Magnotto draws other similarities through the required energy for each task. “When performing on stage, your energy has to be 1,000 percentat all times," she says. "When I’m running a casting session I see a lot of people, and each person deserves the same attention and every I gave to the first person of the day,”

In all, though cliché, both Zanca and Magnotto point out that people on the other side of the table truly want you to succeed. “I want my client to have a hard time choosing who to book because everyone did such a good job,” Magnotto says.

One of Zanca’s favorite tasks at work is giving someone the news that they got the job.

The collaborative nature of theater makes networking and relationships so important in both performance and behind-the-table aspects of theatre. Magnotto often uses social media to understand more about who an actor is, how get in touch with them, and how to create a longer lasting following of actors. She believes you should “make relationships because you want to. You can always learn from someone.”

The Elon network in New York is something that has grounded each of them in their careers and even opened doors. Zanca states how any one of her Elon family member’s successes feels like a success for everyone. Using Elon relationships, and leaning on trusted friends in times of need is crucial to the longevity of a career in this industry.

Overall, both of these women are prime examples of having an openness to other theatrical avenues and thriving within them. Although your path may not be what you anticipated, it can lead you down an entirely new career path, so never close yourself off to any opportunity.

When asked what advice they have for students post-graduation, Zanca states, “Run your own race and don’t play the comparison game.” This is pivotal advice, especially for students at a top program like Elon. Students are cultivated as unique performers, and all follow their own timelines, so comparing “success" can be detrimental.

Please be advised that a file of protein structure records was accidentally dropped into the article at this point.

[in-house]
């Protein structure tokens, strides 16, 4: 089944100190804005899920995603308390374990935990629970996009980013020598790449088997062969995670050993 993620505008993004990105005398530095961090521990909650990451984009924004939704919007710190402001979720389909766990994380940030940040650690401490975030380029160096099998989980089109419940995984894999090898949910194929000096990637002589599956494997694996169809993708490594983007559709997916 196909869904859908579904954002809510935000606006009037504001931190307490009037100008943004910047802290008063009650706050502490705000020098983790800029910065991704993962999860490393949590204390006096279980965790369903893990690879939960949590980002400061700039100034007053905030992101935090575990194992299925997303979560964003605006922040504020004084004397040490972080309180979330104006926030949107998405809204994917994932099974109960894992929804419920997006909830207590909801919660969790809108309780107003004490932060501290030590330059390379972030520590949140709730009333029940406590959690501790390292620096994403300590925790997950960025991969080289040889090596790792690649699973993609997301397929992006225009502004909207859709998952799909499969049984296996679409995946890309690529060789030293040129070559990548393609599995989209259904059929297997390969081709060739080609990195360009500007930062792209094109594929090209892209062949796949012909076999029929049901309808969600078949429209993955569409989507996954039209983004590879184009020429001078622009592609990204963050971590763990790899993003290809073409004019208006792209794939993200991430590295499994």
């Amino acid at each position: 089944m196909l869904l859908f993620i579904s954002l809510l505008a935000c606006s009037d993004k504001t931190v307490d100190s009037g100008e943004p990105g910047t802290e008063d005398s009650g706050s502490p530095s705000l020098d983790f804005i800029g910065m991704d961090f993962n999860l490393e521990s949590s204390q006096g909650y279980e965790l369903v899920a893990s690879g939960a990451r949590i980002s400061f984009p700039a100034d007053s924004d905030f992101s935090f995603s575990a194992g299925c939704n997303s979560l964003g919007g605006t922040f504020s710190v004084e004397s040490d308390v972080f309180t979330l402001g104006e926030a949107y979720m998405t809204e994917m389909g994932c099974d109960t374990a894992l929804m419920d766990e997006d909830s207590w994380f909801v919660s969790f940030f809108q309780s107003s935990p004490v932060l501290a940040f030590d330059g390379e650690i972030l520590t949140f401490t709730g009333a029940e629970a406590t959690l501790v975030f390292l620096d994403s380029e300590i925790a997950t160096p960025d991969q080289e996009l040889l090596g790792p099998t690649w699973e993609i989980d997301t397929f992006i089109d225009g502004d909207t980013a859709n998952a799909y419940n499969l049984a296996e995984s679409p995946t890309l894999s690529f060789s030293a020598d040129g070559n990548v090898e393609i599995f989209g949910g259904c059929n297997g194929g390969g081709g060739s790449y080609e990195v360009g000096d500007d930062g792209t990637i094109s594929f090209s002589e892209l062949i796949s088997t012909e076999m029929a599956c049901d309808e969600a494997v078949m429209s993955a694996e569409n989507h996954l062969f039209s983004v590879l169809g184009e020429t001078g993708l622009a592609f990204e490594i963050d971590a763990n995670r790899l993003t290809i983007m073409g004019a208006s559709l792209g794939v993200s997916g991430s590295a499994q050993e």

“I think when you commit to a performance BFA sometimes there’s a shame involved if you ultimately end up pursuing other career paths and I really wish that wasn’t the case. The things we are taught as Elon Music Theatre students translate into so many other jobs and fields, and if you find yourself interested in something then you should allow yourself to go for it!” (Zanca).

Zanca and Magnotto are thankful for the entire Elon faculty and Elon network, people who make New York a home for them. Magnotto credits Dean of Student Development Jodean Schmiederer with sparking her interest in leadership and business at Elon, Professor Cathy McNeela for providing the opportunity of an Elon education, and Associate Professor Linda Sabo with offering her heart and open arms. Zanca is appreciative of Adjunct Instructor April Hill, who worked with her as a voice teacher, as well as acting a therapist for life and self-care.

Zanca and Magnotto are examples how hard work can pay off, even if a career path a person takes is not the route they originally intended. 

Owen Covington,
Staff
1/7/2019 2:40 PM